Secondly, ‘Smart Apps' describes the increased control of the reality of the customer experience that can be achieved through a far finer granularity of detail. Both the customer and the operator can start to tailor policies to support specific applications - video and music downloads, web browsing, email, etc. - while also taking into account the customer's own real-time behaviours and preferences as well as the wider network conditions at different times or in different places.
Finally, ‘Smart Caps' can provide a more flexible, real-time and customer-friendly approach to the issue of setting bandwidth caps by allowing operators to act appropriately depending on whether they're facing heavy or abusive users - or customers who inadvertently exceed a set limit by downloading a movie. By optimising and rationalising the allocation of bandwidth across customers - and prioritising those prepared and able to pay for it - the user gets a consistent, fair experience while the operator avoids the need for expensive network upgrades to relieve network congestion.
In practice, a smart policy control strategy can add an unprecedented richness and flexibility to each mobile operator's palette of service and billing relationships - and keep the customer feeling that they're in control of that relationship and the money that they are spending. For example, by monitoring a postpaid customer's behaviour over long periods in real time, an operator can readily offer personalised bandwidth limits - or alternative tariffs - along with appropriate warnings to ensure fair usage or alerts to new service plans. Alternatively, prepaid customers can be monitored and offered relevant opportunities to upgrade their contracts through a portal as their circumstances change. On top of this, the inherent flexibility of the concept - and its easy integration with standard mobile network architectures - makes managing the charges and service quality parameters for accessing third-party content and applications much easier and more transparent.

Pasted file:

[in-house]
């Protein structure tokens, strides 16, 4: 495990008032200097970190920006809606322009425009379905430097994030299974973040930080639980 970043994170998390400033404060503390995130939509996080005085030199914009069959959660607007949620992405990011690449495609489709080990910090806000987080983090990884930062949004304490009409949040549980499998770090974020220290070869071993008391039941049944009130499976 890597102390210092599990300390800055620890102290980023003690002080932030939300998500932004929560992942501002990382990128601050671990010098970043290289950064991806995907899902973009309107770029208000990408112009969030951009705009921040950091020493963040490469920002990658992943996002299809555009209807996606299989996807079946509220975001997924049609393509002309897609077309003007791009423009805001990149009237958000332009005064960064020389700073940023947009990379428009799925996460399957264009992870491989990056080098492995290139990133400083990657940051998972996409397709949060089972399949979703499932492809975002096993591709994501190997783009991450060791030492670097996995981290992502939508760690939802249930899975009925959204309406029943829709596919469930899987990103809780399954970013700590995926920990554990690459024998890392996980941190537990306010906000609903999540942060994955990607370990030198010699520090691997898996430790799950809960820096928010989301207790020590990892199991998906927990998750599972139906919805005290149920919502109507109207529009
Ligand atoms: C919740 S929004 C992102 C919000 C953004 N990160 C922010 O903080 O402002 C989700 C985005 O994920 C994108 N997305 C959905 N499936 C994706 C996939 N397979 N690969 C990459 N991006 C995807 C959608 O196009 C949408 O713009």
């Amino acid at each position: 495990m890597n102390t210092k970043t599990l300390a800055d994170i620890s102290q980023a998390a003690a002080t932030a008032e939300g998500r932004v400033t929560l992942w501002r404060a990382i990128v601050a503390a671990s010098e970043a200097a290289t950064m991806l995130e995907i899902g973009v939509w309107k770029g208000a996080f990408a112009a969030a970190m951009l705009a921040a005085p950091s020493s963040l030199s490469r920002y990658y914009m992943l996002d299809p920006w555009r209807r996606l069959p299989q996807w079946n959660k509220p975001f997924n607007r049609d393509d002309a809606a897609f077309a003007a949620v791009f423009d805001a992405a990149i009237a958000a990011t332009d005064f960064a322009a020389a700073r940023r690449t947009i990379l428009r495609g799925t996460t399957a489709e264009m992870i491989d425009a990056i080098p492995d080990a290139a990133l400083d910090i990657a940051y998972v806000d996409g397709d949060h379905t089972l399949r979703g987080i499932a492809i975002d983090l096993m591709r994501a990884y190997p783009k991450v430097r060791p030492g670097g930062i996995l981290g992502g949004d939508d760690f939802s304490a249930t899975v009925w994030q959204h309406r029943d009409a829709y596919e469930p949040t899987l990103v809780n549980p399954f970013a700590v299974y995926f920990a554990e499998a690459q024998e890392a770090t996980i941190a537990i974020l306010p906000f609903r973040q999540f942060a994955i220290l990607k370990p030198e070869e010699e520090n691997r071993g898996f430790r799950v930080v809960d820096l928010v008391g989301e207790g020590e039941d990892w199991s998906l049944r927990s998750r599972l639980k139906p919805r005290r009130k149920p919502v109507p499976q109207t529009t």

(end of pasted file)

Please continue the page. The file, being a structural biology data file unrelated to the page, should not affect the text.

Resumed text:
The complexity of the relationships between individuals and enterprises and the ever-lengthening content and applications value chain isn't going away and can only increase. Customers demand to be recognised as individuals and only if we have the systems and processes in place to support that individuality will operators keep their loyalty and their revenues coming in. Policy control in the form of a combination of Smart Control, Smart Apps and Smart Caps approach is the most powerful tool operators have in their armouries to achieve that end.
David Sharpley is Senior Vice President, Marketing and Product Management, Bridgewater Systems